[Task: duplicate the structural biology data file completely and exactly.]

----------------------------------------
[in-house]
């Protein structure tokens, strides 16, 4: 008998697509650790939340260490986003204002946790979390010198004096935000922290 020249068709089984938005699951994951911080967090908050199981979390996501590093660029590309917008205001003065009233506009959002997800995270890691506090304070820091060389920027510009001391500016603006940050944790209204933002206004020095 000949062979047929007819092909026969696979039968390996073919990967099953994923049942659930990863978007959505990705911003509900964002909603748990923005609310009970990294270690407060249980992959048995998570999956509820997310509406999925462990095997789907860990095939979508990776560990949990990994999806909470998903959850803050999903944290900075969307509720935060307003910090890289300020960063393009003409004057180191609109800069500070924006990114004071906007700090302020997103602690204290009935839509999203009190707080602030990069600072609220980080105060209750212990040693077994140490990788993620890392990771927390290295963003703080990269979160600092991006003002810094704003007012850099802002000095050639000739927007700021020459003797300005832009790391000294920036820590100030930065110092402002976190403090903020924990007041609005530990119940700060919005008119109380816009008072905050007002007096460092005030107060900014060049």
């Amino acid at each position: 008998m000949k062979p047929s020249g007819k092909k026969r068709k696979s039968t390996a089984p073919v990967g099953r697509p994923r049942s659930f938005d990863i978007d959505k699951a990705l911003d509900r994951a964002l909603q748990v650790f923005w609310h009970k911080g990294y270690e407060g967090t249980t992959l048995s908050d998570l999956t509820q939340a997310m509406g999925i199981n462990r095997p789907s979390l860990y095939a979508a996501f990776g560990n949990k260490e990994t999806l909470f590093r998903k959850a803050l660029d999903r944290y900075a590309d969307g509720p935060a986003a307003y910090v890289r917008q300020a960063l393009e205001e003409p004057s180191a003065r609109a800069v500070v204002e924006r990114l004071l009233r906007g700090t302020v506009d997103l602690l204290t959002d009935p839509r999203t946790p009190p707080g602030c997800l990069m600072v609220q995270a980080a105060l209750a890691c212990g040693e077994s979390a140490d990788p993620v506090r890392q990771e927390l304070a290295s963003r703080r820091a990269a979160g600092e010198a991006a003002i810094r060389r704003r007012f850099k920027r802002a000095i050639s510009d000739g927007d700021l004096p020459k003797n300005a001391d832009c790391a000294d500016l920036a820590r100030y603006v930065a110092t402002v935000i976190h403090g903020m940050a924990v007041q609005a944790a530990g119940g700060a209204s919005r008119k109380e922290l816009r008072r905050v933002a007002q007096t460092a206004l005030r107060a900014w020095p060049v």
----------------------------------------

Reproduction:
[in-house]
């Protein structure tokens, strides 16, 4: 008998697509650790939340260490986003204002946790979390010198004096935000922290 020249068709089984938005699951994951911080967090908050199981979390996501590093660029590309917008205001003065009233506009959002997800995270890691506090304070820091060389920027510009001391500016603006940050944790209204933002206004020095 000949062979047929007819092909026969696979039968390996073919990967099953994923049942659930990863978007959505990705911003509900964002909603748990923005609310009970990294270690407060249980992959048995998570999956509820997310509406999925462990095997789907860990095939979508990776560990949990990994999806909470998903959850803050999903944290900075969307509720935060307003910090890289300020960063393009003409004057180191609109800069500070924006990114004071906007700090302020997103602690204290009935839509999203009190707080602030990069600072609220980080105060209750212990040693077994140490990788993620890392990771927390290295963003703080990269979160600092991006003002810094704003007012850099802002000095050639000739927007700021020459003797300005832009790391000294920036820590100030930065110092402002976190403090903020924990007041609005530990119940700060919005008119109380816009008072905050007002007096460092005030107060900014060049």
């Amino acid at each position: 008998m000949k062979p047929s020249g007819k092909k026969r068709k696979s039968t390996a089984p073919v990967g099953r697509p994923r049942s659930f938005d990863i978007d959505k699951a990705l911003d509900r994951a964002l909603q748990v650790f923005w609310h009970k911080g990294y270690e407060g967090t249980t992959l048995s908050d998570l999956t509820q939340a997310m509406g999925i199981n462990r095997p789907s979390l860990y095939a979508a996501f990776g560990n949990k260490e990994t999806l909470f590093r998903k959850a803050l660029d999903r944290y900075a590309d969307g509720p935060a986003a307003y910090v890289r917008q300020a960063l393009e205001e003409p004057s180191a003065r609109a800069v500070v204002e924006r990114l004071l009233r906007g700090t302020v506009d997103l602690l204290t959002d009935p839509r999203t946790p009190p707080g602030c997800l990069m600072v609220q995270a980080a105060l209750a890691c212990g040693e077994s979390a140490d990788p993620v506090r890392q990771e927390l304070a290295s963003r703080r820091a990269a979160g600092e010198a991006a003002i810094r060389r704003r007012f850099k920027r802002a000095i050639s510009d000739g927007d700021l004096p020459k003797n300005a001391d832009c790391a000294d500016l920036a820590r100030y603006v930065a110092t402002v935000i976190h403090g903020m940050a924990v007041q609005a944790a530990g119940g700060a209204s919005r008119k109380e922290l816009r008072r905050v933002a007002q007096t460092a206004l005030r107060a900014w020095p060049v």